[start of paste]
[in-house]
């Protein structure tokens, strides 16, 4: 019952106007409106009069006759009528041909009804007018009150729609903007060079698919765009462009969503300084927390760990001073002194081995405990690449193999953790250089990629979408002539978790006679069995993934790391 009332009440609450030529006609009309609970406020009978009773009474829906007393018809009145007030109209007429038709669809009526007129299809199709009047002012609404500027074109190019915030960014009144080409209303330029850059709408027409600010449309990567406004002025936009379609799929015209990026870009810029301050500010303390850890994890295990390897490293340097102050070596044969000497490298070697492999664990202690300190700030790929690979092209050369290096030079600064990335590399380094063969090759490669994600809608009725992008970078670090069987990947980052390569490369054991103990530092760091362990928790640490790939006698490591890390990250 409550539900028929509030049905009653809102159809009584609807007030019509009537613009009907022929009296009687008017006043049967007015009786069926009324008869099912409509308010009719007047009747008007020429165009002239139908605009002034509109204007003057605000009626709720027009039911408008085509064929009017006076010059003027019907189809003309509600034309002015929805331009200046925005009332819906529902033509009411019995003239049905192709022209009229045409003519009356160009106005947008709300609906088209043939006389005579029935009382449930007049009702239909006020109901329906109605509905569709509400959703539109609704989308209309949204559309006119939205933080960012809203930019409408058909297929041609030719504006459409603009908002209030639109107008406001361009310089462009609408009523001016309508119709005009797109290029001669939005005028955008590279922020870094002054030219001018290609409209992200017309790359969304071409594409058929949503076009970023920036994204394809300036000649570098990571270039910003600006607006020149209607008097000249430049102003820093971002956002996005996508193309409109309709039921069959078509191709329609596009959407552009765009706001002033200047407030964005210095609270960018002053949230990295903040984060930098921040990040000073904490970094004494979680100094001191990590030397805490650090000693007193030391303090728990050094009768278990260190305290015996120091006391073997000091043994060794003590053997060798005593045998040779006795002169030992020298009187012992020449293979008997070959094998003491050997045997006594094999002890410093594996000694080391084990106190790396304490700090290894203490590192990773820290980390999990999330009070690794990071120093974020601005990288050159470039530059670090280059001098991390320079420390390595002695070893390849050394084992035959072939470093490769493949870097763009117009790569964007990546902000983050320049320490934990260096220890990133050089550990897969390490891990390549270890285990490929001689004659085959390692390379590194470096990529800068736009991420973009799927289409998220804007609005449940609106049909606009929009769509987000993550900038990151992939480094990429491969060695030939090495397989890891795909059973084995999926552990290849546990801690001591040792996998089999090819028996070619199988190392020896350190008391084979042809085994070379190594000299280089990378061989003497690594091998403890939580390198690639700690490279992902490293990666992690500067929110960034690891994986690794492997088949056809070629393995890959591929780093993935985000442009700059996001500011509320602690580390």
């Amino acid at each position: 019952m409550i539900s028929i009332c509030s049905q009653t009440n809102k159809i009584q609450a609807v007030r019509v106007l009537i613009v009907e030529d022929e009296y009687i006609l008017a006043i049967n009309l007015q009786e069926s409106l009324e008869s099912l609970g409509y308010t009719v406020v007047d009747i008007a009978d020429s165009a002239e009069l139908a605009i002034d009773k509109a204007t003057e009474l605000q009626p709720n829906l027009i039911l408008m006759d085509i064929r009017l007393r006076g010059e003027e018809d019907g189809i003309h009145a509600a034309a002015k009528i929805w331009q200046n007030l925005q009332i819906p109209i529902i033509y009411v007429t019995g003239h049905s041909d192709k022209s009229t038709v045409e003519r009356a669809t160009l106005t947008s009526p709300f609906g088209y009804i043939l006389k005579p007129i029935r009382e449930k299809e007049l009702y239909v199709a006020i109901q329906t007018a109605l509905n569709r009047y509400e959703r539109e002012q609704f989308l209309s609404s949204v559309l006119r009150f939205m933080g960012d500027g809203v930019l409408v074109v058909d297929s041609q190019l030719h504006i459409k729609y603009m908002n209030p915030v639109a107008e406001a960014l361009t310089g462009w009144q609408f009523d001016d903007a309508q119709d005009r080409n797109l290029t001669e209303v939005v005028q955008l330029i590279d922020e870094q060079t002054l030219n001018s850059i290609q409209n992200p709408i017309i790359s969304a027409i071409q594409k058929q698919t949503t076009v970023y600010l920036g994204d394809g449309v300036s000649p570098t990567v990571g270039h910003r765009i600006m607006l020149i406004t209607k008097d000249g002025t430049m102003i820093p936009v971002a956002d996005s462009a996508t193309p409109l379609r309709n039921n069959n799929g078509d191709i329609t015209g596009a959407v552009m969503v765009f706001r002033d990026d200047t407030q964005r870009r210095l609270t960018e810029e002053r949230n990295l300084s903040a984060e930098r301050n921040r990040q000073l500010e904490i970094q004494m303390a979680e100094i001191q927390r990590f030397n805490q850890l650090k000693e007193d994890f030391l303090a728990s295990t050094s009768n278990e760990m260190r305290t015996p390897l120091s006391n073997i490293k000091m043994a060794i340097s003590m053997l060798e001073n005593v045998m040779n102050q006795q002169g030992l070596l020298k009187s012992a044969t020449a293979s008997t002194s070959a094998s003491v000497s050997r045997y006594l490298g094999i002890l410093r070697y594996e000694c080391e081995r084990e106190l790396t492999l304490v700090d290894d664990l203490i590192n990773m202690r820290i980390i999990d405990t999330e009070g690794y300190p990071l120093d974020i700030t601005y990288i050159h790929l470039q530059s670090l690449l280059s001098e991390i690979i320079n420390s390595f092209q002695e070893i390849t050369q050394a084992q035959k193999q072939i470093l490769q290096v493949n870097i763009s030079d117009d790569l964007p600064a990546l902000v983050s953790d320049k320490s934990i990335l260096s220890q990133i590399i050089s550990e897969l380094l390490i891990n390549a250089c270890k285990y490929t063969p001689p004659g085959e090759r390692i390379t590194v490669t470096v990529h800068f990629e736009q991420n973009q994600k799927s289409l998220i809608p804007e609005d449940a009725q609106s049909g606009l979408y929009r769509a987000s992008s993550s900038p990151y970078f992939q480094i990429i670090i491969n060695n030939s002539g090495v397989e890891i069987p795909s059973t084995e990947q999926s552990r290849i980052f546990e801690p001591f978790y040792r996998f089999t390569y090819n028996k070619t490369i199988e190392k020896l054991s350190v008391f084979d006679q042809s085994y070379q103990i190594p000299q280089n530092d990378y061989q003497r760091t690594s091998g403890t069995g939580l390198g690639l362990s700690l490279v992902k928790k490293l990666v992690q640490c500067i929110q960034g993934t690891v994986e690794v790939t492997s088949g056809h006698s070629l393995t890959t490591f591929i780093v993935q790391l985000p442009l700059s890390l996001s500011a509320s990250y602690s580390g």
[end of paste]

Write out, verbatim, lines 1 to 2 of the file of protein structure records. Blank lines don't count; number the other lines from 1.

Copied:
[in-house]
């Protein structure tokens, strides 16, 4: 019952106007409106009069006759009528041909009804007018009150729609903007060079698919765009462009969503300084927390760990001073002194081995405990690449193999953790250089990629979408002539978790006679069995993934790391 009332009440609450030529006609009309609970406020009978009773009474829906007393018809009145007030109209007429038709669809009526007129299809199709009047002012609404500027074109190019915030960014009144080409209303330029850059709408027409600010449309990567406004002025936009379609799929015209990026870009810029301050500010303390850890994890295990390897490293340097102050070596044969000497490298070697492999664990202690300190700030790929690979092209050369290096030079600064990335590399380094063969090759490669994600809608009725992008970078670090069987990947980052390569490369054991103990530092760091362990928790640490790939006698490591890390990250 409550539900028929509030049905009653809102159809009584609807007030019509009537613009009907022929009296009687008017006043049967007015009786069926009324008869099912409509308010009719007047009747008007020429165009002239139908605009002034509109204007003057605000009626709720027009039911408008085509064929009017006076010059003027019907189809003309509600034309002015929805331009200046925005009332819906529902033509009411019995003239049905192709022209009229045409003519009356160009106005947008709300609906088209043939006389005579029935009382449930007049009702239909006020109901329906109605509905569709509400959703539109609704989308209309949204559309006119939205933080960012809203930019409408058909297929041609030719504006459409603009908002209030639109107008406001361009310089462009609408009523001016309508119709005009797109290029001669939005005028955008590279922020870094002054030219001018290609409209992200017309790359969304071409594409058929949503076009970023920036994204394809300036000649570098990571270039910003600006607006020149209607008097000249430049102003820093971002956002996005996508193309409109309709039921069959078509191709329609596009959407552009765009706001002033200047407030964005210095609270960018002053949230990295903040984060930098921040990040000073904490970094004494979680100094001191990590030397805490650090000693007193030391303090728990050094009768278990260190305290015996120091006391073997000091043994060794003590053997060798005593045998040779006795002169030992020298009187012992020449293979008997070959094998003491050997045997006594094999002890410093594996000694080391084990106190790396304490700090290894203490590192990773820290980390999990999330009070690794990071120093974020601005990288050159470039530059670090280059001098991390320079420390390595002695070893390849050394084992035959072939470093490769493949870097763009117009790569964007990546902000983050320049320490934990260096220890990133050089550990897969390490891990390549270890285990490929001689004659085959390692390379590194470096990529800068736009991420973009799927289409998220804007609005449940609106049909606009929009769509987000993550900038990151992939480094990429491969060695030939090495397989890891795909059973084995999926552990290849546990801690001591040792996998089999090819028996070619199988190392020896350190008391084979042809085994070379190594000299280089990378061989003497690594091998403890939580390198690639700690490279992902490293990666992690500067929110960034690891994986690794492997088949056809070629393995890959591929780093993935985000442009700059996001500011509320602690580390």